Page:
Congress’ Top Tier standard is based on a concept well-established in the scientific community – that when results of multiple (or multisite) well-conducted randomized experiments, carried out in real-world community settings, are available for a particular intervention, they generally comprise the most definitive evidence regarding that intervention’s effectiveness. The standard further recognizes a key concept articulated in a recent National Academies recommendation: although many research methods can help identify effective interventions, evidence of effectiveness generally “cannot be considered definitive” without ultimate confirmation in well-conducted randomized experiments, “even if based on the next strongest designs.”3
Although promising findings in nonrandomized quasi-experimental studies are valuable for decisionmaking in the absence of stronger evidence, too often such findings are overturned in subsequent, more definitive randomized experiments. Reviews in medicine, for example, have found that 50-80% of promising results from phase II (mostly quasi-experimental) studies are overturned in subsequent phase III randomized trials.4 Similarly, in education, eight of the nine major randomized experiments sponsored by the Institute of Education Sciences since its creation in 2002 have found weak or no positive effects for the interventions being evaluated – interventions which, in many cases, were based on promising, mostly quasi-experimental evidence (e.g., the LETRS teacher professional development program for reading instruction).5 Systematic “design replication” studies comparing well-conducted randomized experiments with quasi-experiments in welfare, employment, and education policy have also found that many widely-used and accepted quasi-experimental methods produce unreliable estimates of program impact.6
Thus, we support use of the Top Tier standard as a key element of policy initiatives seeking to scale up interventions backed by the most definitive evidence of sizeable, sustained effects, in areas where such proven interventions already exist. The standard has a strong basis in scientific authority and evidence, as reflected, for example, in the recent National Academies recommendation.
2 Peter Orszag’s summary of the Administration’s two-tiered approach is posted at http://www.whitehouse.gov/omb/blog/09/06/08/BuildingRigorousEvidencetoDrivePolicy/
3 National Research Council and Institute of Medicine. (2009). Preventing Mental, Emotional, and Behavioral Disorders Among Young People: Progress and Possibilities. Committee on Prevention of Mental Disorders and Substance Abuse Among Children, Youth and Young Adults: Research Advances and Promising Interventions. Mary Ellen O’Connell, Thomas Boat, and Kenneth E. Warner, Editors. Board on Children, Youth, and Families, Division of Behavioral and Social Sciences and Education. Washington, DC: The National Academies Press. Recommendation 12-4, page 371 [linked here].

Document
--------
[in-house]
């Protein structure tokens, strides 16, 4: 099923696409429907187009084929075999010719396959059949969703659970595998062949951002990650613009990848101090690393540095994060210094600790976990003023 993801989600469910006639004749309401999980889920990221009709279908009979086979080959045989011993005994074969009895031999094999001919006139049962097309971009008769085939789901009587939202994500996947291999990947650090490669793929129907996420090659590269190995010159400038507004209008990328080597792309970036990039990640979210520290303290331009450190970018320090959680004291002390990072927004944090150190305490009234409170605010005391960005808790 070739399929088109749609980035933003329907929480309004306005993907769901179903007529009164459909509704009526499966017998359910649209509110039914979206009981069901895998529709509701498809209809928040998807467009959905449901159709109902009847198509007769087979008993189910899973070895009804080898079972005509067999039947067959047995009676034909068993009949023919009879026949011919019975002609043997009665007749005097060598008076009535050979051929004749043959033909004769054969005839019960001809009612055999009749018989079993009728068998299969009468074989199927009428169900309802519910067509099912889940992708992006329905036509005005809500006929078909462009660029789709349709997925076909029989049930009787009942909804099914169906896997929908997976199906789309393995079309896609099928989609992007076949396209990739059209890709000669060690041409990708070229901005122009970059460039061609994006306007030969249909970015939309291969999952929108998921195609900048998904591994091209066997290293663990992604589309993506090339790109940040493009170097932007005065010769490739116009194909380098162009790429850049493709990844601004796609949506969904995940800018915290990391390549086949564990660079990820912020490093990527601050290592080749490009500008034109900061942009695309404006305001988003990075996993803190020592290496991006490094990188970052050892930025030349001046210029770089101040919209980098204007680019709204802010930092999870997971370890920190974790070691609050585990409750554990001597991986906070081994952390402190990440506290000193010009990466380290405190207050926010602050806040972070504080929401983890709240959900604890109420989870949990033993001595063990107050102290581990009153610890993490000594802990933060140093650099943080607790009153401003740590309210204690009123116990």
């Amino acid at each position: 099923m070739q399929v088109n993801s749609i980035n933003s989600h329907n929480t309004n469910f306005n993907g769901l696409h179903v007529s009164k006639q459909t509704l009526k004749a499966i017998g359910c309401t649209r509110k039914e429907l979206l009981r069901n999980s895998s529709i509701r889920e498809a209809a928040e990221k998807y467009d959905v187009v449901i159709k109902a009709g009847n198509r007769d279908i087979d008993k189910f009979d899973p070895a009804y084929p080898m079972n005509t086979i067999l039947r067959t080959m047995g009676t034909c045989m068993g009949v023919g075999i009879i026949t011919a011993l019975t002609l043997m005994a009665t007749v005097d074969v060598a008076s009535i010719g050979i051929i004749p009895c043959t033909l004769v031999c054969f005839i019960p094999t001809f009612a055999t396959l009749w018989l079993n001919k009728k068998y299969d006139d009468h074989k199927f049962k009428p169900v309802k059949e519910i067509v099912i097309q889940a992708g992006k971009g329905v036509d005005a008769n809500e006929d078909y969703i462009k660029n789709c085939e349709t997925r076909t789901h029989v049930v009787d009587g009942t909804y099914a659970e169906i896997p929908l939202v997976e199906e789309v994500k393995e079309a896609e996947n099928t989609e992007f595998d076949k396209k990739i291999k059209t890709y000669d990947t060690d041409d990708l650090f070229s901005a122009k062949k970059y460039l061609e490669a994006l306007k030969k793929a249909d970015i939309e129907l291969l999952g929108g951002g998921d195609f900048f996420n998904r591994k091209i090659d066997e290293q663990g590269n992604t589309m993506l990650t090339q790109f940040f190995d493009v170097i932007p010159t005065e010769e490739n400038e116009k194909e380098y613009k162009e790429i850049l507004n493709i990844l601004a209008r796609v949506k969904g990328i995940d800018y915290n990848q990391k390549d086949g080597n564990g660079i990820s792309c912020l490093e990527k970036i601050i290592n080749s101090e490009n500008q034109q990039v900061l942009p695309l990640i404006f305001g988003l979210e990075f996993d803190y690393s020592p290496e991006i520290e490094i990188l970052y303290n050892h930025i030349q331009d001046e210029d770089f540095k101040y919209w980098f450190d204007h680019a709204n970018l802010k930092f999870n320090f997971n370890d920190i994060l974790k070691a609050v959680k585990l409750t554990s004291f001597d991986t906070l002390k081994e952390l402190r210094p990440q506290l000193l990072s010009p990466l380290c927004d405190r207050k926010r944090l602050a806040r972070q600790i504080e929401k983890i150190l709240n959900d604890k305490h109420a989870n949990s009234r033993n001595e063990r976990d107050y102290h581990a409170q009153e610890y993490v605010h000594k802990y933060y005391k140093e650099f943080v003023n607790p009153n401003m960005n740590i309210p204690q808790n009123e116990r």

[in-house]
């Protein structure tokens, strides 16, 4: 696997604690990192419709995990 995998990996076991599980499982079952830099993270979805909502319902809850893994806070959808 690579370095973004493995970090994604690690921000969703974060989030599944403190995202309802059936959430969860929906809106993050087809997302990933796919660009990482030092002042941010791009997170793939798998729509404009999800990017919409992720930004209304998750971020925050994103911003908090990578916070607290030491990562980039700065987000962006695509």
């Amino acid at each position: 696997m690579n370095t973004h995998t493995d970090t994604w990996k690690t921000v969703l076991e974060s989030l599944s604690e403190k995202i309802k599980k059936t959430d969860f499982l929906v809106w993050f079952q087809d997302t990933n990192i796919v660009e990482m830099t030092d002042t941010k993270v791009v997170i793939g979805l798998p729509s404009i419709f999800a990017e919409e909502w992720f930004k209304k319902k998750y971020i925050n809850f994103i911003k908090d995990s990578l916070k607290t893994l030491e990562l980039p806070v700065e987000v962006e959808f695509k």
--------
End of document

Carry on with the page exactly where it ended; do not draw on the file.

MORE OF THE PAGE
4 John P. A. Ioannidis, “Contradicted and Initially Stronger Effects in Highly Cited Clinical Research,” Journal of the American Medical Association, vol. 294, no. 2, July 13, 2005, pp. 218-228. Mohammad I. Zia, Lillian L. Siu, Greg R. Pond, and Eric X. Chen, “Comparison of Outcomes of Phase II Studies and Subsequent Randomized Control Studies Using Identical Chemotherapeutic Regimens,” Journal of Clinical Oncology, vol. 23, no. 28, October 1, 2005, pp. 6982-6991. John K. Chan et. al., “Analysis of Phase II Studies on Targeted Agents and Subsequent Phase III Trials: What Are the Predictors for Success,” Journal of Clinical Oncology, vol. 26, no. 9, March 20, 2008.
5 The Impact of Two Professional Development Interventions on Early Reading Instruction and Achievement, Institute of Education Sciences, NCEE 2008-4031, September 2008, http://ies.ed.gov/ncee/pubs/20084030/.
6 Howard S. Bloom, Charles Michalopoulos, and Carolyn J. Hill, “Using Experiments to Assess Nonexperimental Comparison-Groups Methods for Measuring Program Effects,” in Learning More From Social Experiments: Evolving Analytic Approaches, Russell Sage Foundation, 2005, pp. 173-235. Thomas D. Cook, William R. Shadish, and Vivian C. Wong, “Three Conditions Under Which Experiments and Observational Studies Often Produce Comparable Causal Estimates: New Findings from Within-Study Comparisons,” Journal of Policy Analysis and Management, vol. 27, no. 4, 2008, pp. 724-50. Steve Glazerman, Dan M. Levy, and David Myers, “Nonexperimental versus Experimental Estimates of Earnings Impact,” The American Annals of Political and Social Science, vol. 589, September 2003, pp. 63-93.